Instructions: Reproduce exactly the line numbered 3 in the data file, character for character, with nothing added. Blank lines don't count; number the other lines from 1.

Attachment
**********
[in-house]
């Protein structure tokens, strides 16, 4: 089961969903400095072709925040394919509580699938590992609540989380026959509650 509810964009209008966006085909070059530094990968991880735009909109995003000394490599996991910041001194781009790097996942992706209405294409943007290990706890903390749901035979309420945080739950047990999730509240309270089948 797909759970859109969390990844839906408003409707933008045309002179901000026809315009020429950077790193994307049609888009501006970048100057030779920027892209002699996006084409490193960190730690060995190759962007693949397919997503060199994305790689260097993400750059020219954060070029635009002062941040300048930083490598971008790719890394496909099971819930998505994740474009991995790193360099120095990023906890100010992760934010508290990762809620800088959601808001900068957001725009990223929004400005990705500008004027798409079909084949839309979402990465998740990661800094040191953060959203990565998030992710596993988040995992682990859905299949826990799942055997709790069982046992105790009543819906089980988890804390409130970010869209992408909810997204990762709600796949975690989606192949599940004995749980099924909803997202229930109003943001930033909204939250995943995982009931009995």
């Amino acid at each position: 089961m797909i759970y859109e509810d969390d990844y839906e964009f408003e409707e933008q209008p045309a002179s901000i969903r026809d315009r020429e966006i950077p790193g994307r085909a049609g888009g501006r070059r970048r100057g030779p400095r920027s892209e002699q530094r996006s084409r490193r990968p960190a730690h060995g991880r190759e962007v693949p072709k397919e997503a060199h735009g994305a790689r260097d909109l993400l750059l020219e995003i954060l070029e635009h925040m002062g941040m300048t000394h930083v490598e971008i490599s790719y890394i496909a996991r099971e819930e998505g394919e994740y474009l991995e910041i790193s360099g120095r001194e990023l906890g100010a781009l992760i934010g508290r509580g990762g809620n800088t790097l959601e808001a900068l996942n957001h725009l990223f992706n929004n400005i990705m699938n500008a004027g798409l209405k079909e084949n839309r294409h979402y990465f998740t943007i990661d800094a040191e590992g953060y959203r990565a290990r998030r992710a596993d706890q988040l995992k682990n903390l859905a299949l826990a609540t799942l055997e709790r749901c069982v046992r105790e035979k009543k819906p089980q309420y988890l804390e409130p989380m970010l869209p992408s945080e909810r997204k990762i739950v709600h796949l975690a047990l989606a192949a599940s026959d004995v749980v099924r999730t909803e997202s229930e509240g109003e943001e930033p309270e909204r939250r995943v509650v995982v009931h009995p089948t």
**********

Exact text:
């Amino acid at each position: 089961m797909i759970y859109e509810d969390d990844y839906e964009f408003e409707e933008q209008p045309a002179s901000i969903r026809d315009r020429e966006i950077p790193g994307r085909a049609g888009g501006r070059r970048r100057g030779p400095r920027s892209e002699q530094r996006s084409r490193r990968p960190a730690h060995g991880r190759e962007v693949p072709k397919e997503a060199h735009g994305a790689r260097d909109l993400l750059l020219e995003i954060l070029e635009h925040m002062g941040m300048t000394h930083v490598e971008i490599s790719y890394i496909a996991r099971e819930e998505g394919e994740y474009l991995e910041i790193s360099g120095r001194e990023l906890g100010a781009l992760i934010g508290r509580g990762g809620n800088t790097l959601e808001a900068l996942n957001h725009l990223f992706n929004n400005i990705m699938n500008a004027g798409l209405k079909e084949n839309r294409h979402y990465f998740t943007i990661d800094a040191e590992g953060y959203r990565a290990r998030r992710a596993d706890q988040l995992k682990n903390l859905a299949l826990a609540t799942l055997e709790r749901c069982v046992r105790e035979k009543k819906p089980q309420y988890l804390e409130p989380m970010l869209p992408s945080e909810r997204k990762i739950v709600h796949l975690a047990l989606a192949a599940s026959d004995v749980v099924r999730t909803e997202s229930e509240g109003e943001e930033p309270e909204r939250r995943v509650v995982v009931h009995p089948t």